According to Perth-based NGO Indonesia Institute, the fault lies not with the transgressive tourists but with the Balinese courts, which are too lenient on drunk or disrespectful visitors. “The group is urging Indonesian authorities to have ‘no sympathy’ and send Australians who run amok to jail,” reported broadcaster 7 News.

Bali governor I Wayan Koster appears to agree. Speaking to reporters on August 13, he said: “In the future, if there are tourists misbehaving like that [referring to the Czech couple] we should just send them home, they are being disorderly”.

However, a simple deportation does little to address the reasons behind such bad behaviour, which likely stems from a combined sense of superiority, impunity and imprudence felt because the culprits are far from the moral frameworks that keep them in check at home.

Of course, as soon as they are caught, villainous visitors immediately turn repentant and apologies and excuses abound. The Czech pair claimed that, because they are atheists, it is difficult for them to identify religious sites; the Australian action man said he was so drunk he couldn’t remember any of his early-hours adventure; the Indian family offered to pay for what they had pilfered.

But the damage was done; to egos, to the reputations of their compatriots, and, unfortunately, to Bali, too. Because who wants to experience the Island of the Gods alongside a bunch of reprobates?

Sentosa test drives autonomous shuttle buses

An on-demand autonomous shuttle on Singapore's Sentosa Island, on August 20. Photo: Xinhua

On August 26, a new type of transport took to the roads for a trial run on the Singaporean resort island of Sentosa – driverless shuttle buses. Passengers will be able to hail the autonomous vehicles, which ply popular spots along a 5.7km route, using the Ride Now Sentosa app.

According to Channel News Asia, each of the four shuttles comes with a human “safety driver”, who is trained to take the wheel should anything happen. “In addition, all the autonomous vehicles will display electronic signages to signal that they are operating autonomously, for easy recognition by road users and pedestrians,” said a press release issued by the Ministry of Transport and Sentosa Development Corporation.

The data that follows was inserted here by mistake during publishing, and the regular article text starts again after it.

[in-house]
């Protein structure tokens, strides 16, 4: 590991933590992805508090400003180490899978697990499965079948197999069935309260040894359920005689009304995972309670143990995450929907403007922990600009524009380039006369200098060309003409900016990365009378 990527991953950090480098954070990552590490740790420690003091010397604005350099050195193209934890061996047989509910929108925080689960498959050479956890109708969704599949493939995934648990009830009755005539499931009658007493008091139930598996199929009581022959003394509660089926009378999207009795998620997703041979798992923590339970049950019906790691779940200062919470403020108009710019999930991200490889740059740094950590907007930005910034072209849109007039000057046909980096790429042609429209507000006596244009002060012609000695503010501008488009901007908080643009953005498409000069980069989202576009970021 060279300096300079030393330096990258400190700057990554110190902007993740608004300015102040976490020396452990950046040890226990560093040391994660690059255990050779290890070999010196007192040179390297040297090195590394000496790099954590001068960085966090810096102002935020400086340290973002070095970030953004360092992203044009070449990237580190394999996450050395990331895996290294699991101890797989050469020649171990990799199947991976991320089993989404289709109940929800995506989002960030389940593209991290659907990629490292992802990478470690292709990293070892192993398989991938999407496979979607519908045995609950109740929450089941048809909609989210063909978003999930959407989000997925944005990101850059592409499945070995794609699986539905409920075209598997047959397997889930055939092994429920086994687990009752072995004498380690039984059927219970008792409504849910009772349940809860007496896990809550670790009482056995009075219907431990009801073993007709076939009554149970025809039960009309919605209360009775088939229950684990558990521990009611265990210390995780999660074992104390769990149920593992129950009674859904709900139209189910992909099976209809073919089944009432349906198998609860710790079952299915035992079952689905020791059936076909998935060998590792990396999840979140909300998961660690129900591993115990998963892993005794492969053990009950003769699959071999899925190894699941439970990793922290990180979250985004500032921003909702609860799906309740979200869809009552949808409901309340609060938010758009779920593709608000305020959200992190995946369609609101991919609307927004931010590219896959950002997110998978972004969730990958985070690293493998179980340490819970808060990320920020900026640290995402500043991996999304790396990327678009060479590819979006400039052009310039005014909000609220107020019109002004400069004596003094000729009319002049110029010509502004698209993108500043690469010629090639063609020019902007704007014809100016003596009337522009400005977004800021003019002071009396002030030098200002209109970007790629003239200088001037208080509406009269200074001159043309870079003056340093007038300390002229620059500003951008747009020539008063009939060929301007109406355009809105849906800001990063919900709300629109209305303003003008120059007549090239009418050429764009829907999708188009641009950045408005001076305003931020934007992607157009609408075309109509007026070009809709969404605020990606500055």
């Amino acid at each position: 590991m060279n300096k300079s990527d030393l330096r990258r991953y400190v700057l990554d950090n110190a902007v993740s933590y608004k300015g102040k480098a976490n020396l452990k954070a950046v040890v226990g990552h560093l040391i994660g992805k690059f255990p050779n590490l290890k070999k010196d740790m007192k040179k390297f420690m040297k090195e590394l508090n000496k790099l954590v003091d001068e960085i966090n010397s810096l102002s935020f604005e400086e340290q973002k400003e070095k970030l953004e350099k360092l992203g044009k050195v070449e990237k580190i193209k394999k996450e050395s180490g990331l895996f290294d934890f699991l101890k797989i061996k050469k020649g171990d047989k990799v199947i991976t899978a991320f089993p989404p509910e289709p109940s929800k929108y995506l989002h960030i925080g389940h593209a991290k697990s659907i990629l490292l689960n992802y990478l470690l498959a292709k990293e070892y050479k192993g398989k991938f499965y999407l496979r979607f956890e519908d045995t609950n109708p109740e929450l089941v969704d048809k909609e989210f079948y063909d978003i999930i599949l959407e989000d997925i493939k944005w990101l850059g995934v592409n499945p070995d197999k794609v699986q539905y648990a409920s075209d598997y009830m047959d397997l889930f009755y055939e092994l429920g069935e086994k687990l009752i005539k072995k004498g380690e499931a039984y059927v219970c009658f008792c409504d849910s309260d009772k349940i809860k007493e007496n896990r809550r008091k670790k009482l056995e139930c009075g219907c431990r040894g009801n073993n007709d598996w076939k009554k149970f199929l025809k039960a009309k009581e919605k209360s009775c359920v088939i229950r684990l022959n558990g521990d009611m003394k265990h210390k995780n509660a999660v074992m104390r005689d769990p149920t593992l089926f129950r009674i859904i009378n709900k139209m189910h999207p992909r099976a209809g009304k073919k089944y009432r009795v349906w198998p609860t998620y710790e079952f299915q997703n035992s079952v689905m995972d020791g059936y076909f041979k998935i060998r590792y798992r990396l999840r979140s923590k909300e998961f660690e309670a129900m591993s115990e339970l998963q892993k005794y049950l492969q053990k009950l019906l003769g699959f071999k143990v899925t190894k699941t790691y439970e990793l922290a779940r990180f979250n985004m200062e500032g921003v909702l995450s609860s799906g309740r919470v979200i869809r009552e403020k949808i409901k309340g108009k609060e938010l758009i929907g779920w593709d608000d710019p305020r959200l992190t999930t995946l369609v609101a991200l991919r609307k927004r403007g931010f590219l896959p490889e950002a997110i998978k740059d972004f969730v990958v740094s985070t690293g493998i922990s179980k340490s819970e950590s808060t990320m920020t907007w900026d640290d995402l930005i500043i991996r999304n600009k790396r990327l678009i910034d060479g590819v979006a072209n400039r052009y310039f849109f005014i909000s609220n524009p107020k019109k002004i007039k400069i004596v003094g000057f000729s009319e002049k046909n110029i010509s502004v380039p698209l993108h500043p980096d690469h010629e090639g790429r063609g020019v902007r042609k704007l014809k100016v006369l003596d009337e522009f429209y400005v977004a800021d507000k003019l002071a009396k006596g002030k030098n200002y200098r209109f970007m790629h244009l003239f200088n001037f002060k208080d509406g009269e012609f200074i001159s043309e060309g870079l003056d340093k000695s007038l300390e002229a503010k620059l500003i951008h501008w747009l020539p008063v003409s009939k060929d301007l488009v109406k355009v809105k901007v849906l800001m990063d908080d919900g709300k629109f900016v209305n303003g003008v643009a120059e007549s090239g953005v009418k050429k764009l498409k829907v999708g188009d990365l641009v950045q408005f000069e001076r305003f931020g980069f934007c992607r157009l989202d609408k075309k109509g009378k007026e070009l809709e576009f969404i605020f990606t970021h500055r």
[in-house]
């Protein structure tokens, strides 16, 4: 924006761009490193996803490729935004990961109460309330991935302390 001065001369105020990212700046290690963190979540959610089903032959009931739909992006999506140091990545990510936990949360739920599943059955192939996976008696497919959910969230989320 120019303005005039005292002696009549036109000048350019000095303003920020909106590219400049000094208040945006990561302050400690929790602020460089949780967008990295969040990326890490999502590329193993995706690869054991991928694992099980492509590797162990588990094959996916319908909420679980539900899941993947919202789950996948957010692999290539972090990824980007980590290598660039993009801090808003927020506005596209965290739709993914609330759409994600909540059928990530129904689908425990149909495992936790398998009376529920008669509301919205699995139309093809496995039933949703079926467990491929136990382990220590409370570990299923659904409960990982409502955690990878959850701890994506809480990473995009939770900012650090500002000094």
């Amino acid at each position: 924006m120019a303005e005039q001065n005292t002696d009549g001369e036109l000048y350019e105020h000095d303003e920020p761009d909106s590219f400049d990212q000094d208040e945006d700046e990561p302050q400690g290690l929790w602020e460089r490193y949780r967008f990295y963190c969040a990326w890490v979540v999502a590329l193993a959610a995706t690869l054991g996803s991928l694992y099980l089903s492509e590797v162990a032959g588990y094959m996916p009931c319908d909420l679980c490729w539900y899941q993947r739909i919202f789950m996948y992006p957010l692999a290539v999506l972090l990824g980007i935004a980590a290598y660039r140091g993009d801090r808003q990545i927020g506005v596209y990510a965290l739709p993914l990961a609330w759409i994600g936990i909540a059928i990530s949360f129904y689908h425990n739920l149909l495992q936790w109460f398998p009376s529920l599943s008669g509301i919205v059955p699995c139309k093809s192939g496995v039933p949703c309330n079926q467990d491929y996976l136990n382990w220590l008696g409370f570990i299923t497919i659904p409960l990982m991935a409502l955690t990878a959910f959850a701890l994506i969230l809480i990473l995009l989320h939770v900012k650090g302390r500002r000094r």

The autonomous shuttles are only available between 10am and 12pm and from 2pm to 4pm on weekdays until the trial ends on November 15.

Chiang Mai ‘bird woman’ helps influencers get the perfect picture

We live in an age dominated by social media. An entrepreneurial soul in Chiang Mai, in northern Thailand, understands that better than most and has turned her hand to provoking the pigeons that settle around the town’s Tha Phae Gate, encouraging them to fly into people’s pictures, for a cost, of course.

According to an article on digital news site Coconuts, the woman in question is 30 years old and called Noon. She used to be a maid, but had to find alternative employment once her daughter started attending school. Naturally, she picked up a flag and started waving it at the kit of pigeons loitering around the ancient site. Now she can make up to US$10 per day, charging tourists to make birds fly in their faces.